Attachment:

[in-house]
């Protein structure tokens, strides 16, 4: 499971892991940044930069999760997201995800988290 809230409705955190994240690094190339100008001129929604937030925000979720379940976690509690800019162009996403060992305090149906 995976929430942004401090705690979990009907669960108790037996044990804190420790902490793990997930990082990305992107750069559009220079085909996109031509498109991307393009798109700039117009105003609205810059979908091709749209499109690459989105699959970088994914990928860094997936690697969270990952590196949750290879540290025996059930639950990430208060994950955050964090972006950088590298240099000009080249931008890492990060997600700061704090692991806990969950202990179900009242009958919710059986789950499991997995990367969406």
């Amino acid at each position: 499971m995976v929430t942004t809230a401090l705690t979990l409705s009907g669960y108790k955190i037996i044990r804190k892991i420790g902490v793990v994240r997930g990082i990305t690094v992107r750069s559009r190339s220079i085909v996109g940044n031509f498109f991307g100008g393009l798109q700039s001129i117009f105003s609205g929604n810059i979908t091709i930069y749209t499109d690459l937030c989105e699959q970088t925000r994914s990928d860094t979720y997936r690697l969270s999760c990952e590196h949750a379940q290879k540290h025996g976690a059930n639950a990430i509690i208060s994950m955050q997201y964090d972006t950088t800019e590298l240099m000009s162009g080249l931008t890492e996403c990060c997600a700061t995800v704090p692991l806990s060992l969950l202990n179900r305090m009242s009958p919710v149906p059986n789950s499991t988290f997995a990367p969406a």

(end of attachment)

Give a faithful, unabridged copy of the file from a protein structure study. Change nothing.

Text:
[in-house]
């Protein structure tokens, strides 16, 4: 499971892991940044930069999760997201995800988290 809230409705955190994240690094190339100008001129929604937030925000979720379940976690509690800019162009996403060992305090149906 995976929430942004401090705690979990009907669960108790037996044990804190420790902490793990997930990082990305992107750069559009220079085909996109031509498109991307393009798109700039117009105003609205810059979908091709749209499109690459989105699959970088994914990928860094997936690697969270990952590196949750290879540290025996059930639950990430208060994950955050964090972006950088590298240099000009080249931008890492990060997600700061704090692991806990969950202990179900009242009958919710059986789950499991997995990367969406």
């Amino acid at each position: 499971m995976v929430t942004t809230a401090l705690t979990l409705s009907g669960y108790k955190i037996i044990r804190k892991i420790g902490v793990v994240r997930g990082i990305t690094v992107r750069s559009r190339s220079i085909v996109g940044n031509f498109f991307g100008g393009l798109q700039s001129i117009f105003s609205g929604n810059i979908t091709i930069y749209t499109d690459l937030c989105e699959q970088t925000r994914s990928d860094t979720y997936r690697l969270s999760c990952e590196h949750a379940q290879k540290h025996g976690a059930n639950a990430i509690i208060s994950m955050q997201y964090d972006t950088t800019e590298l240099m000009s162009g080249l931008t890492e996403c990060c997600a700061t995800v704090p692991l806990s060992l969950l202990n179900r305090m009242s009958p919710v149906p059986n789950s499991t988290f997995a990367p969406a």